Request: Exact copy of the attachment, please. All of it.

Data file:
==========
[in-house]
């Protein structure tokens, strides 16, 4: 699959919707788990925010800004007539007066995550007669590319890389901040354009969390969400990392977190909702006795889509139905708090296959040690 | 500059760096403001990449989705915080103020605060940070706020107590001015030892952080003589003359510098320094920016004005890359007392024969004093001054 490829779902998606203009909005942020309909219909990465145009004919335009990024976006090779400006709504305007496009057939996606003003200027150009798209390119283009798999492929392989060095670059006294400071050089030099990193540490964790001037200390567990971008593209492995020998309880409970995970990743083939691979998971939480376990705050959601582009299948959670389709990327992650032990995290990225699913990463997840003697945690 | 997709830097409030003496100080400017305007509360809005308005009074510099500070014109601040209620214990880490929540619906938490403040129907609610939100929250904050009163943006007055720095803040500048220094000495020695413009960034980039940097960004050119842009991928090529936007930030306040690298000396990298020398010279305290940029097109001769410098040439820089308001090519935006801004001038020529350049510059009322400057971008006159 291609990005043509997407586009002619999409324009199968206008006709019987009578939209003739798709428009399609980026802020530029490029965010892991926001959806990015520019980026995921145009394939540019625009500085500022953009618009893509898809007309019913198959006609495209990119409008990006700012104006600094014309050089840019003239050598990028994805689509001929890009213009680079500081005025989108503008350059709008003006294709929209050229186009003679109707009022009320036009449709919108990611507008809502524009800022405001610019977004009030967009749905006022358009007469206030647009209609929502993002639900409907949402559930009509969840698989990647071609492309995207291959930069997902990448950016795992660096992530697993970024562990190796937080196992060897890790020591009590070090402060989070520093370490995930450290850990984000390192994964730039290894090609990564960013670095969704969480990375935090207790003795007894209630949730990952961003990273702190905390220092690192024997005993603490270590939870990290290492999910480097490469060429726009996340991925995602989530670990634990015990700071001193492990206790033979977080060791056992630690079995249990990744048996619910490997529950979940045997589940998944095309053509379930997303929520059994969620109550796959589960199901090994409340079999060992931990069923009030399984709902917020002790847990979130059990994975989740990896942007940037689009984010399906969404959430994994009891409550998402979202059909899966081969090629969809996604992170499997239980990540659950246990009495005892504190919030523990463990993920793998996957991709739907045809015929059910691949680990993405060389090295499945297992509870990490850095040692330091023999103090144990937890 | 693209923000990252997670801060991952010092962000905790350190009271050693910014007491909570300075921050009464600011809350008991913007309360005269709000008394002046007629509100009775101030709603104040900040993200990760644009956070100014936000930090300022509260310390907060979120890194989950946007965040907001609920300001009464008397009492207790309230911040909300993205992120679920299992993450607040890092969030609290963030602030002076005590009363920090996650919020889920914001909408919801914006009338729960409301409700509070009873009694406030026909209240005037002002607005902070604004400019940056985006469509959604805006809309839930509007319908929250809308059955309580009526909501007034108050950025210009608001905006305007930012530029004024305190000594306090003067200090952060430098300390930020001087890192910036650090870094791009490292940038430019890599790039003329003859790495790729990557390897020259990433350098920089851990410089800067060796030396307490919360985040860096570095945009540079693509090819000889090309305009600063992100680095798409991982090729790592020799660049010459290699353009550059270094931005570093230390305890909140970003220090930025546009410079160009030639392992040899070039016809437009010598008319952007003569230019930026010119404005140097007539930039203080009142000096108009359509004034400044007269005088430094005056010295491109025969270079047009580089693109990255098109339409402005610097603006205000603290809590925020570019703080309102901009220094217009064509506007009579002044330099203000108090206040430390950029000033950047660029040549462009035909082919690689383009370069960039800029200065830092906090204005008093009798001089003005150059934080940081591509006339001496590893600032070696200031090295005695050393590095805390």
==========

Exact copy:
[in-house]
């Protein structure tokens, strides 16, 4: 699959919707788990925010800004007539007066995550007669590319890389901040354009969390969400990392977190909702006795889509139905708090296959040690 | 500059760096403001990449989705915080103020605060940070706020107590001015030892952080003589003359510098320094920016004005890359007392024969004093001054 490829779902998606203009909005942020309909219909990465145009004919335009990024976006090779400006709504305007496009057939996606003003200027150009798209390119283009798999492929392989060095670059006294400071050089030099990193540490964790001037200390567990971008593209492995020998309880409970995970990743083939691979998971939480376990705050959601582009299948959670389709990327992650032990995290990225699913990463997840003697945690 | 997709830097409030003496100080400017305007509360809005308005009074510099500070014109601040209620214990880490929540619906938490403040129907609610939100929250904050009163943006007055720095803040500048220094000495020695413009960034980039940097960004050119842009991928090529936007930030306040690298000396990298020398010279305290940029097109001769410098040439820089308001090519935006801004001038020529350049510059009322400057971008006159 291609990005043509997407586009002619999409324009199968206008006709019987009578939209003739798709428009399609980026802020530029490029965010892991926001959806990015520019980026995921145009394939540019625009500085500022953009618009893509898809007309019913198959006609495209990119409008990006700012104006600094014309050089840019003239050598990028994805689509001929890009213009680079500081005025989108503008350059709008003006294709929209050229186009003679109707009022009320036009449709919108990611507008809502524009800022405001610019977004009030967009749905006022358009007469206030647009209609929502993002639900409907949402559930009509969840698989990647071609492309995207291959930069997902990448950016795992660096992530697993970024562990190796937080196992060897890790020591009590070090402060989070520093370490995930450290850990984000390192994964730039290894090609990564960013670095969704969480990375935090207790003795007894209630949730990952961003990273702190905390220092690192024997005993603490270590939870990290290492999910480097490469060429726009996340991925995602989530670990634990015990700071001193492990206790033979977080060791056992630690079995249990990744048996619910490997529950979940045997589940998944095309053509379930997303929520059994969620109550796959589960199901090994409340079999060992931990069923009030399984709902917020002790847990979130059990994975989740990896942007940037689009984010399906969404959430994994009891409550998402979202059909899966081969090629969809996604992170499997239980990540659950246990009495005892504190919030523990463990993920793998996957991709739907045809015929059910691949680990993405060389090295499945297992509870990490850095040692330091023999103090144990937890 | 693209923000990252997670801060991952010092962000905790350190009271050693910014007491909570300075921050009464600011809350008991913007309360005269709000008394002046007629509100009775101030709603104040900040993200990760644009956070100014936000930090300022509260310390907060979120890194989950946007965040907001609920300001009464008397009492207790309230911040909300993205992120679920299992993450607040890092969030609290963030602030002076005590009363920090996650919020889920914001909408919801914006009338729960409301409700509070009873009694406030026909209240005037002002607005902070604004400019940056985006469509959604805006809309839930509007319908929250809308059955309580009526909501007034108050950025210009608001905006305007930012530029004024305190000594306090003067200090952060430098300390930020001087890192910036650090870094791009490292940038430019890599790039003329003859790495790729990557390897020259990433350098920089851990410089800067060796030396307490919360985040860096570095945009540079693509090819000889090309305009600063992100680095798409991982090729790592020799660049010459290699353009550059270094931005570093230390305890909140970003220090930025546009410079160009030639392992040899070039016809437009010598008319952007003569230019930026010119404005140097007539930039203080009142000096108009359509004034400044007269005088430094005056010295491109025969270079047009580089693109990255098109339409402005610097603006205000603290809590925020570019703080309102901009220094217009064509506007009579002044330099203000108090206040430390950029000033950047660029040549462009035909082919690689383009370069960039800029200065830092906090204005008093009798001089003005150059934080940081591509006339001496590893600032070696200031090295005695050393590095805390």